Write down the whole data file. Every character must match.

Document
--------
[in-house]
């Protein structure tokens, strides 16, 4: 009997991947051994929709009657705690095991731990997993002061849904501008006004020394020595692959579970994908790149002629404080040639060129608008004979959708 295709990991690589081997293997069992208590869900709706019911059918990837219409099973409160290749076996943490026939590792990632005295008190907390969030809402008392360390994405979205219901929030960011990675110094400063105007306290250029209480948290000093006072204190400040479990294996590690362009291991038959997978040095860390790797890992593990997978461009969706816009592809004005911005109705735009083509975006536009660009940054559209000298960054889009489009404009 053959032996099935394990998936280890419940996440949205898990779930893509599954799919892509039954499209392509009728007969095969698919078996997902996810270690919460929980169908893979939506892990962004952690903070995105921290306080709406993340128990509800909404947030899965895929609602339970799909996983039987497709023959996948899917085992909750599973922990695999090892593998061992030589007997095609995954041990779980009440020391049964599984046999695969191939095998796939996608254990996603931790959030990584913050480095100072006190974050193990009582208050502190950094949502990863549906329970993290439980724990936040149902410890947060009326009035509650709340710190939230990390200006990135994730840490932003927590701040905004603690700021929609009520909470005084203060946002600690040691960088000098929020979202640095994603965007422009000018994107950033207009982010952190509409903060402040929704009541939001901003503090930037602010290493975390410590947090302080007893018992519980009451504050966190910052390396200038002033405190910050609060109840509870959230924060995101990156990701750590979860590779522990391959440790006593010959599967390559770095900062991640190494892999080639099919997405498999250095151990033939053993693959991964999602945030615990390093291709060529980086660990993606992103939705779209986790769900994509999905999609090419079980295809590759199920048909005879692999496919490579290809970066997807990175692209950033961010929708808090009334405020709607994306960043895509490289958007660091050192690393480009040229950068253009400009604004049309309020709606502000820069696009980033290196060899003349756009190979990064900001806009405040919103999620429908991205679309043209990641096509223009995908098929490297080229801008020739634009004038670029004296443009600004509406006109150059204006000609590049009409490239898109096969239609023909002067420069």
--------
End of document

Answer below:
[in-house]
């Protein structure tokens, strides 16, 4: 009997991947051994929709009657705690095991731990997993002061849904501008006004020394020595692959579970994908790149002629404080040639060129608008004979959708 295709990991690589081997293997069992208590869900709706019911059918990837219409099973409160290749076996943490026939590792990632005295008190907390969030809402008392360390994405979205219901929030960011990675110094400063105007306290250029209480948290000093006072204190400040479990294996590690362009291991038959997978040095860390790797890992593990997978461009969706816009592809004005911005109705735009083509975006536009660009940054559209000298960054889009489009404009 053959032996099935394990998936280890419940996440949205898990779930893509599954799919892509039954499209392509009728007969095969698919078996997902996810270690919460929980169908893979939506892990962004952690903070995105921290306080709406993340128990509800909404947030899965895929609602339970799909996983039987497709023959996948899917085992909750599973922990695999090892593998061992030589007997095609995954041990779980009440020391049964599984046999695969191939095998796939996608254990996603931790959030990584913050480095100072006190974050193990009582208050502190950094949502990863549906329970993290439980724990936040149902410890947060009326009035509650709340710190939230990390200006990135994730840490932003927590701040905004603690700021929609009520909470005084203060946002600690040691960088000098929020979202640095994603965007422009000018994107950033207009982010952190509409903060402040929704009541939001901003503090930037602010290493975390410590947090302080007893018992519980009451504050966190910052390396200038002033405190910050609060109840509870959230924060995101990156990701750590979860590779522990391959440790006593010959599967390559770095900062991640190494892999080639099919997405498999250095151990033939053993693959991964999602945030615990390093291709060529980086660990993606992103939705779209986790769900994509999905999609090419079980295809590759199920048909005879692999496919490579290809970066997807990175692209950033961010929708808090009334405020709607994306960043895509490289958007660091050192690393480009040229950068253009400009604004049309309020709606502000820069696009980033290196060899003349756009190979990064900001806009405040919103999620429908991205679309043209990641096509223009995908098929490297080229801008020739634009004038670029004296443009600004509406006109150059204006000609590049009409490239898109096969239609023909002067420069």